More about Tokyo (Yokohama)
Why Cruise to Tokyo (Yokohama)?
Spotlessly clean, incredibly ordered and unfailingly polite, Tokyo is great for foodies, shoppers and tech geeks
Can be overwhelming for the first timer; English not widely spoken and can be pricy
This vast metropolis is one of the most exhilarating cities on earth, an all-round sensory bombardment of sights, sounds and tastes
Tokyo (Yokohama) Cruise Port Facilities?
The vast majority of cruise ships dock at Osanbashi Pier in Yokohama approximately 20 miles southwest of Tokyo. The nearest train station is the Nihon-Odori station on the Minato Mirai line, about a 10-minute walk from the port. Yokohama Port opened in 1850 as Japan's first modern, international trading port. Yokohama easily accommodates larger ships that can't make it under Tokyo's Rainbow Bridge -- which is why your ship calls here. Facilities at the port include an information desk, bathrooms, luggage lockers, a shop, cafe, restaurant and taxis.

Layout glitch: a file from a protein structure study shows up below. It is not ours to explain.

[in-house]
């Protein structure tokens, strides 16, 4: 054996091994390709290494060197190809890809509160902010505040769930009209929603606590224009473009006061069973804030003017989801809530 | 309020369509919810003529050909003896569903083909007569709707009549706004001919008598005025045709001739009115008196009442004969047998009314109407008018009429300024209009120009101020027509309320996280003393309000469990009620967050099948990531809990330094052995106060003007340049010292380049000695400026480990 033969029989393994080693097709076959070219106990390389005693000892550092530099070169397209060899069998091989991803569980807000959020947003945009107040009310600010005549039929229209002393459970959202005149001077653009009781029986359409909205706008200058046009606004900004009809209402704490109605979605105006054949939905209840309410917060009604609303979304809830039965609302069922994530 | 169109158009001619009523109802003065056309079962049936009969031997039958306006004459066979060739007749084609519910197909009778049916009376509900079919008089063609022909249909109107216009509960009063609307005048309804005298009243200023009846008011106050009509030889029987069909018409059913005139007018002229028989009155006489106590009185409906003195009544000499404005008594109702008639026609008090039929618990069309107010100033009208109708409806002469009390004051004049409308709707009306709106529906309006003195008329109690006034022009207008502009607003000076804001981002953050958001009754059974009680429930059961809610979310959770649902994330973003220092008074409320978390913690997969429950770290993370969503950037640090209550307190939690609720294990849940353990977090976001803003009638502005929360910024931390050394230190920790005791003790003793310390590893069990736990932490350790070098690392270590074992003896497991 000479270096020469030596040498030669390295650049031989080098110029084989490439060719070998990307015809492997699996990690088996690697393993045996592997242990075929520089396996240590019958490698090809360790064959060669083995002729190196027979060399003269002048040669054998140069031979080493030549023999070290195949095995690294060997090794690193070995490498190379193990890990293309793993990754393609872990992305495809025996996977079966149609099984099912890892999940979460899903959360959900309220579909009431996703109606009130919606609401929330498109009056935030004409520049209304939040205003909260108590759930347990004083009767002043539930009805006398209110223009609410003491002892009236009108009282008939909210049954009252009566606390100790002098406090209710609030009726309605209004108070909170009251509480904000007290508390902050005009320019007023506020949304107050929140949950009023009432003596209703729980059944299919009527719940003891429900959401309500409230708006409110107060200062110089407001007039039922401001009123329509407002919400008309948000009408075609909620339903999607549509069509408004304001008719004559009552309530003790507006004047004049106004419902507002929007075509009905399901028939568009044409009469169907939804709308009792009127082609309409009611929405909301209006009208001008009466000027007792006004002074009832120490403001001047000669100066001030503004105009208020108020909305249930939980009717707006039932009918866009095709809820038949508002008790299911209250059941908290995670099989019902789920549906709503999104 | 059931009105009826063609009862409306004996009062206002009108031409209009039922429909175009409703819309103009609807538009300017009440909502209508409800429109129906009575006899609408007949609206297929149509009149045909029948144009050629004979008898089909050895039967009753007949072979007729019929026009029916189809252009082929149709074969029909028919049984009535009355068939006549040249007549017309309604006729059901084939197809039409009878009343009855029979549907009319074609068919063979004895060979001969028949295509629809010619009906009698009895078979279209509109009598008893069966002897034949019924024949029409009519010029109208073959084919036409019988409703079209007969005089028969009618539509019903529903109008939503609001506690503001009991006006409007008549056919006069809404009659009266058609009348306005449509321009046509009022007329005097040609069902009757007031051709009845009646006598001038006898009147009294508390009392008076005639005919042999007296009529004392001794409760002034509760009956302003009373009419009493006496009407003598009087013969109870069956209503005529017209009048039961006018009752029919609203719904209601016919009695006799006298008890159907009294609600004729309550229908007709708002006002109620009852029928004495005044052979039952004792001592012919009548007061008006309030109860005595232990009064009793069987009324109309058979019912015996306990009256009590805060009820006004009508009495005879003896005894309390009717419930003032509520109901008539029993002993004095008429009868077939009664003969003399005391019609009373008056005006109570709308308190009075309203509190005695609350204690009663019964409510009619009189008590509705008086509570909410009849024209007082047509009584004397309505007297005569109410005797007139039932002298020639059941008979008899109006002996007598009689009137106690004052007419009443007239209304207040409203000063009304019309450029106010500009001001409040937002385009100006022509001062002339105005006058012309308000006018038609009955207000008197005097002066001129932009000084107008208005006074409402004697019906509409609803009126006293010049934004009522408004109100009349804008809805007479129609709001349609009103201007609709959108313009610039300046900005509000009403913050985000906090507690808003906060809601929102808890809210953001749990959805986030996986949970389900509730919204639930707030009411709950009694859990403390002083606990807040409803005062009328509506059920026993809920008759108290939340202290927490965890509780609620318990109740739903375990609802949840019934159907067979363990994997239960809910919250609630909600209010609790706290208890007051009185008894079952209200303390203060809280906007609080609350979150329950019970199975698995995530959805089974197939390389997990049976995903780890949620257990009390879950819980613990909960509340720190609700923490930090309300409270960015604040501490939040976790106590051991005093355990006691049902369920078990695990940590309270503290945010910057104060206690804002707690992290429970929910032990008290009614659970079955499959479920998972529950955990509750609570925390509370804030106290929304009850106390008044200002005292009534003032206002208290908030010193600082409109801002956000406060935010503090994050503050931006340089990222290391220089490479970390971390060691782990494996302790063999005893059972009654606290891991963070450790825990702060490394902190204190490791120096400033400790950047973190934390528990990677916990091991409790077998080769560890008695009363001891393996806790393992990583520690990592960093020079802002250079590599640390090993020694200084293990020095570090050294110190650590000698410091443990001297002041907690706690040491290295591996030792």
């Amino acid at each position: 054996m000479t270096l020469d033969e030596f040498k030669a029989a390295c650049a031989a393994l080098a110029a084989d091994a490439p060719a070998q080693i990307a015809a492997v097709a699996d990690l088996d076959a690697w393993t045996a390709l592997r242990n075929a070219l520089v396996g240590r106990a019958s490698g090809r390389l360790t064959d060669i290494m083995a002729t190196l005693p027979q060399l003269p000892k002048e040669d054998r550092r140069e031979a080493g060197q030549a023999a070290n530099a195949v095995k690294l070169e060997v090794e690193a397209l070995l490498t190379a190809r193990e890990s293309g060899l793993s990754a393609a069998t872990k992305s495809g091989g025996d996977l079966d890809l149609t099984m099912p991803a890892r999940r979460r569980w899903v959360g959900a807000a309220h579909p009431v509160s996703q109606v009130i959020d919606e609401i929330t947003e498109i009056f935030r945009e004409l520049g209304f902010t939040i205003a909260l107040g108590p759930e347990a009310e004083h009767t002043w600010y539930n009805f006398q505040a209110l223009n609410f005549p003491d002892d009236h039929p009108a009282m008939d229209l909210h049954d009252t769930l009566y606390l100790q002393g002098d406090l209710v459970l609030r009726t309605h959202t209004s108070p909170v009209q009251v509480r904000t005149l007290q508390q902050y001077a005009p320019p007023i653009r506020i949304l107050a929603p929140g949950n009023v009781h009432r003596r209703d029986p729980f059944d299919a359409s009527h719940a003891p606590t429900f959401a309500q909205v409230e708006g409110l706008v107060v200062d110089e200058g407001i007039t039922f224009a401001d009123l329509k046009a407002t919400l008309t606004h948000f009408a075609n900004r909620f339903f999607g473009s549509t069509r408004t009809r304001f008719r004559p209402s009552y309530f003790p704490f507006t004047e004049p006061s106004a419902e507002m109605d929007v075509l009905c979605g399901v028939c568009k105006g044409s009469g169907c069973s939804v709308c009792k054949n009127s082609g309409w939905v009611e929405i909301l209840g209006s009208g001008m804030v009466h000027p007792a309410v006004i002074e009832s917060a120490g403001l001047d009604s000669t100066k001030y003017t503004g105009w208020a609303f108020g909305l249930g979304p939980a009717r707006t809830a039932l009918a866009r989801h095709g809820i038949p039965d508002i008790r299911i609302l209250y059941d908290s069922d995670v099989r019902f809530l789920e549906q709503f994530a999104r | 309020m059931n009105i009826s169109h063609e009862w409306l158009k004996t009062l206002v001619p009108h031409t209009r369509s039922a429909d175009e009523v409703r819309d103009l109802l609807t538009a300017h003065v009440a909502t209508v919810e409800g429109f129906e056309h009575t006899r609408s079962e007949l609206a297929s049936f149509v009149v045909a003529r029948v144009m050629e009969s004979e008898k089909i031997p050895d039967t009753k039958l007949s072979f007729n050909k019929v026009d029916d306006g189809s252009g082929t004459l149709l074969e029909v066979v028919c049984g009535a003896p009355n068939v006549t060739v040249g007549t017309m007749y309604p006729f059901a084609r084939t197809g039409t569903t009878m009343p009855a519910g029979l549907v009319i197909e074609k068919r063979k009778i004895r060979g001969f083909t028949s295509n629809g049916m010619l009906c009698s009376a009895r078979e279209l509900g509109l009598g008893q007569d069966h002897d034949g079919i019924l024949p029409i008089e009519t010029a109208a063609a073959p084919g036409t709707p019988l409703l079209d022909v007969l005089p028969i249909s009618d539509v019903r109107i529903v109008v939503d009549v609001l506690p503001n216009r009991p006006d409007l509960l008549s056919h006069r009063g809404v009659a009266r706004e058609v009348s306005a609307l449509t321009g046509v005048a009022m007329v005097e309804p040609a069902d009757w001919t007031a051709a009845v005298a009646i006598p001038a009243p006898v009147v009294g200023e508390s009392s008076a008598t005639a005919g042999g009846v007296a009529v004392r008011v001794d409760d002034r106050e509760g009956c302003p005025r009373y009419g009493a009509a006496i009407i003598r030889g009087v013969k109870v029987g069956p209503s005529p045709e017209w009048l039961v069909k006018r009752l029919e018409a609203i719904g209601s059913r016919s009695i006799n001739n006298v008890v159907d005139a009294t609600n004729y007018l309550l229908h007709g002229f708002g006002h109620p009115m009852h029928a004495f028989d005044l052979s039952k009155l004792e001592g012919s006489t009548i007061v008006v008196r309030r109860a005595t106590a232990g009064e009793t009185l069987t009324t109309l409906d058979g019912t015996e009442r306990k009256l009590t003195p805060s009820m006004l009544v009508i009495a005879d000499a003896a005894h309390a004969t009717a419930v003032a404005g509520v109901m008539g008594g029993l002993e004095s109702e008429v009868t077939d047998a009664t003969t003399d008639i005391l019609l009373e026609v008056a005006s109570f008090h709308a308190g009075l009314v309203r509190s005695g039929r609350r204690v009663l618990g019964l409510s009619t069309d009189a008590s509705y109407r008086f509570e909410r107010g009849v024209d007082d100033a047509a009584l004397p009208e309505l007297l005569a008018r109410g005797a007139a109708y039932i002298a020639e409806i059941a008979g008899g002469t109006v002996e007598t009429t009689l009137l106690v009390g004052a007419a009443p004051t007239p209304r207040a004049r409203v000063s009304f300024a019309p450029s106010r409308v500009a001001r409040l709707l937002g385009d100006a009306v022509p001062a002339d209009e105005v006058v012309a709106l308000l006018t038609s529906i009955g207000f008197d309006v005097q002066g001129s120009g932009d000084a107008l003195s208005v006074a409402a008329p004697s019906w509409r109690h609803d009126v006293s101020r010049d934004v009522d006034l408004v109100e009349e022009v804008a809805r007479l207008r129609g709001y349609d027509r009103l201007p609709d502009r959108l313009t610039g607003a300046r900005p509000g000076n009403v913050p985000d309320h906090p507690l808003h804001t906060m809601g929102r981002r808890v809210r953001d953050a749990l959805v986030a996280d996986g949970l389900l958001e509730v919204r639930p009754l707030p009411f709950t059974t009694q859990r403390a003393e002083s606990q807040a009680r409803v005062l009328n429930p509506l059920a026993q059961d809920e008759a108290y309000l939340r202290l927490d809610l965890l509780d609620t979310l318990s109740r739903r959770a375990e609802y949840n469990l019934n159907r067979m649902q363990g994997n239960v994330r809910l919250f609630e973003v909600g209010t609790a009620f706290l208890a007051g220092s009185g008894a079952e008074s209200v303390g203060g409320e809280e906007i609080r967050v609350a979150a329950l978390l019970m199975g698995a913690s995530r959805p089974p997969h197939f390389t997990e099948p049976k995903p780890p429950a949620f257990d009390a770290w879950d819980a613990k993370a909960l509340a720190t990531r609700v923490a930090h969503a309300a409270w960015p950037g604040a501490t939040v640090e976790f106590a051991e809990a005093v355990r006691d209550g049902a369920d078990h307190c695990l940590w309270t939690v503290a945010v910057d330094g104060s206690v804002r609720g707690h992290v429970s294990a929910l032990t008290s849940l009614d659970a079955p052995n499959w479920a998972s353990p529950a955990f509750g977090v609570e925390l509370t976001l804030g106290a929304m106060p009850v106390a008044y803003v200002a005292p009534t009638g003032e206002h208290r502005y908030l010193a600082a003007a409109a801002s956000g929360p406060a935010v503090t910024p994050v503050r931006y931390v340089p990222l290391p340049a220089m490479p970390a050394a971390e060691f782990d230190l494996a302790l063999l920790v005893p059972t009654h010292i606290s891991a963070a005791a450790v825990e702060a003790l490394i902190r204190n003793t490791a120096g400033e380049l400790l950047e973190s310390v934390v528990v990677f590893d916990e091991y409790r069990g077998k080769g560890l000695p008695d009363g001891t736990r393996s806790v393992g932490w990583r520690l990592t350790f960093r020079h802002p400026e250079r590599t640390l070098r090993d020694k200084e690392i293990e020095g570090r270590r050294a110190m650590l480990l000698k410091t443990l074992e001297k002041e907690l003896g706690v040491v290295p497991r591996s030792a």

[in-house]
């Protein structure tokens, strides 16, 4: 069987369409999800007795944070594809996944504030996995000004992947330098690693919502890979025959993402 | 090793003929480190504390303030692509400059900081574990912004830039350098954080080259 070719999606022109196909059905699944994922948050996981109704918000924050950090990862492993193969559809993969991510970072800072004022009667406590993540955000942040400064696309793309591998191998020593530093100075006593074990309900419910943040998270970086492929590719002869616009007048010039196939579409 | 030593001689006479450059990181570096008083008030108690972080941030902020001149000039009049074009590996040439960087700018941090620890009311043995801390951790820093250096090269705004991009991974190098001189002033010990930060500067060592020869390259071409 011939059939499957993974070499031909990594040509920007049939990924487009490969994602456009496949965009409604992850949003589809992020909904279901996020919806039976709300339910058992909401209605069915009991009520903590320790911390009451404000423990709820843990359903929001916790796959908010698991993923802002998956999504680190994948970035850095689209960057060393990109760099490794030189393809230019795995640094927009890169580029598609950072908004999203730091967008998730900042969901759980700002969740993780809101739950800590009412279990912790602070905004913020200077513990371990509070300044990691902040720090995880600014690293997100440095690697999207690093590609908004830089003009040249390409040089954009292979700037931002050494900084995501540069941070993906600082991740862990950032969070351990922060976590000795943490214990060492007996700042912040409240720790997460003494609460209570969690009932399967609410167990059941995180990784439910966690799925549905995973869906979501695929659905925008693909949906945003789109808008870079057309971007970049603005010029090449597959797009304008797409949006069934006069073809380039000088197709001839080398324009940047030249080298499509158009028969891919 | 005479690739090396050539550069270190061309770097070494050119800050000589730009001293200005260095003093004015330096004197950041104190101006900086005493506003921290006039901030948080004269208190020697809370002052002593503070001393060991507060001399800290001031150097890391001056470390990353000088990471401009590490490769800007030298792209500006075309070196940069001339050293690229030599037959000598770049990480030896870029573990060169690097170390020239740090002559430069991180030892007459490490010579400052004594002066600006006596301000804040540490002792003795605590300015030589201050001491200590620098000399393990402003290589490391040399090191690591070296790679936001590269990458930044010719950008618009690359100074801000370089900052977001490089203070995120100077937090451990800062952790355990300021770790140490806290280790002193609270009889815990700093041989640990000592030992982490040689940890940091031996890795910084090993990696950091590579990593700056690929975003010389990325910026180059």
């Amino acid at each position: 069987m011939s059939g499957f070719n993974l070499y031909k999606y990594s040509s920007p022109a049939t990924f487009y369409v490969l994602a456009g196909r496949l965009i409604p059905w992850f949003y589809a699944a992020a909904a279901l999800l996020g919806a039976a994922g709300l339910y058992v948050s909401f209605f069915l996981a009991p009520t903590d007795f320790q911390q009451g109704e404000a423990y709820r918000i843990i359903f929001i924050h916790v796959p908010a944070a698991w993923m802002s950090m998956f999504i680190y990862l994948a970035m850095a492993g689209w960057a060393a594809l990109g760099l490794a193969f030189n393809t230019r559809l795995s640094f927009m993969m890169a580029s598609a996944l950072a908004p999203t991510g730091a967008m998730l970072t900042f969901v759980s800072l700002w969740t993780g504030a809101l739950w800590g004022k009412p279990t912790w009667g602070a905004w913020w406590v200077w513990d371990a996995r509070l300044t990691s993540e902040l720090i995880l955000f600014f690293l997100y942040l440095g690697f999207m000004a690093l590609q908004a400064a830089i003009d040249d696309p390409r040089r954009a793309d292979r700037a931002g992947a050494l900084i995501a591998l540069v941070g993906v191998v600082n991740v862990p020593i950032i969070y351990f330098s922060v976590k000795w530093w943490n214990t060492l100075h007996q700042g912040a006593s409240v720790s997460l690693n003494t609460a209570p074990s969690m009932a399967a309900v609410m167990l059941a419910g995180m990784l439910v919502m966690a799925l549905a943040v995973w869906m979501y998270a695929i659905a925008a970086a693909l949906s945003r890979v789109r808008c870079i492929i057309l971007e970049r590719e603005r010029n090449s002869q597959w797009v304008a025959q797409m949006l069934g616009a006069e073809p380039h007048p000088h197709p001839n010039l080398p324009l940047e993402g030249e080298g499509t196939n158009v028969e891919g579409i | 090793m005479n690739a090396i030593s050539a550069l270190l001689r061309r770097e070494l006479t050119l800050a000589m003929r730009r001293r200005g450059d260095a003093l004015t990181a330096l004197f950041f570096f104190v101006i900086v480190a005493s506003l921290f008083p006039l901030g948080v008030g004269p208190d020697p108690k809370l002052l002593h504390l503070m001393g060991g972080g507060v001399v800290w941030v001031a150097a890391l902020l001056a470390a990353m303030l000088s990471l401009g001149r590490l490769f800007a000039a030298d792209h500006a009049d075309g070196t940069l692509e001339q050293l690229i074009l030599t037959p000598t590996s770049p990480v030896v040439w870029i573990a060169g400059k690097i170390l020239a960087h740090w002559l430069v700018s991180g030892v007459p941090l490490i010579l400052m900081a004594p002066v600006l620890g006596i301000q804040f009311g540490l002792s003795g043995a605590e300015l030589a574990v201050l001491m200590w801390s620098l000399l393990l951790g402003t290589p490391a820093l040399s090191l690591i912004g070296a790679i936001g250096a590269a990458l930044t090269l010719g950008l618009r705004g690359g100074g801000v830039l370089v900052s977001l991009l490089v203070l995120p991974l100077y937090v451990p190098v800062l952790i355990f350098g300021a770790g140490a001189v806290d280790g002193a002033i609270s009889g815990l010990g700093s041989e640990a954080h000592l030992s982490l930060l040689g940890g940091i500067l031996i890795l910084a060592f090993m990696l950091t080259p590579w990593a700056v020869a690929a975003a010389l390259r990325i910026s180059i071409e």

Small cruise ships that can fit under the Rainbow Bridge dock at Harumi Passenger Ship Terminal on Harumi Island. The Tokyo port is in an isolated part of the city; the nearest train station is Kachidoki Station on the Toei Oedo subway line, about a 30-minute walk away from the port. Inside the terminal, you'll find vending machines with drinks and snacks; free Wi-Fi also is available.
Good to Know?
Very few people in Tokyo speak English, so it's important to have a translating app on your phone, or at the very least a map that has both Japanese and English on it. That way, if you get lost you can point to where you want to go to get, at the very least, basic directions.
Also worth noting: Japanese stand on the left and walk on the right of the escalators. They are also extremely observant of lines --take your turn and no cutting in!